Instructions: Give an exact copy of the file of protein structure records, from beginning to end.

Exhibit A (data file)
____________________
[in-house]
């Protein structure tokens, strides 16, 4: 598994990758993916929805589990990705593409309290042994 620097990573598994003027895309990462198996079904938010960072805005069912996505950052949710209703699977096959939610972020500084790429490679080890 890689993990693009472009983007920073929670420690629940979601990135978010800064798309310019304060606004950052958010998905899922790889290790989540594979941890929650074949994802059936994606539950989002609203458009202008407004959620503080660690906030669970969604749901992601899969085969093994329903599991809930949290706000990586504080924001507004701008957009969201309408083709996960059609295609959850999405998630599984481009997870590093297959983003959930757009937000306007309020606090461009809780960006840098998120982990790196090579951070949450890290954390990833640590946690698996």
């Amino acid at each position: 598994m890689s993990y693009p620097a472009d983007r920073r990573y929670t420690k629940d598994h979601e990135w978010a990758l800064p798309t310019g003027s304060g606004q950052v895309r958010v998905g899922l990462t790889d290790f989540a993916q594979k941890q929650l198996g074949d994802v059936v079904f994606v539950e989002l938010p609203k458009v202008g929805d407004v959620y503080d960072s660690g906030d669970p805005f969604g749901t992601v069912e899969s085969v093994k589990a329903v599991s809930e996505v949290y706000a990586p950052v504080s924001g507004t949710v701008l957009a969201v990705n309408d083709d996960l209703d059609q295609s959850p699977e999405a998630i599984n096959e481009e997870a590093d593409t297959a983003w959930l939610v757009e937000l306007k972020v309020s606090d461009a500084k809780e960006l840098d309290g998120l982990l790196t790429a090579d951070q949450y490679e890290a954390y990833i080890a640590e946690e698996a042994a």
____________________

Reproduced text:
[in-house]
């Protein structure tokens, strides 16, 4: 598994990758993916929805589990990705593409309290042994 620097990573598994003027895309990462198996079904938010960072805005069912996505950052949710209703699977096959939610972020500084790429490679080890 890689993990693009472009983007920073929670420690629940979601990135978010800064798309310019304060606004950052958010998905899922790889290790989540594979941890929650074949994802059936994606539950989002609203458009202008407004959620503080660690906030669970969604749901992601899969085969093994329903599991809930949290706000990586504080924001507004701008957009969201309408083709996960059609295609959850999405998630599984481009997870590093297959983003959930757009937000306007309020606090461009809780960006840098998120982990790196090579951070949450890290954390990833640590946690698996």
């Amino acid at each position: 598994m890689s993990y693009p620097a472009d983007r920073r990573y929670t420690k629940d598994h979601e990135w978010a990758l800064p798309t310019g003027s304060g606004q950052v895309r958010v998905g899922l990462t790889d290790f989540a993916q594979k941890q929650l198996g074949d994802v059936v079904f994606v539950e989002l938010p609203k458009v202008g929805d407004v959620y503080d960072s660690g906030d669970p805005f969604g749901t992601v069912e899969s085969v093994k589990a329903v599991s809930e996505v949290y706000a990586p950052v504080s924001g507004t949710v701008l957009a969201v990705n309408d083709d996960l209703d059609q295609s959850p699977e999405a998630i599984n096959e481009e997870a590093d593409t297959a983003w959930l939610v757009e937000l306007k972020v309020s606090d461009a500084k809780e960006l840098d309290g998120l982990l790196t790429a090579d951070q949450y490679e890290a954390y990833i080890a640590e946690e698996a042994a």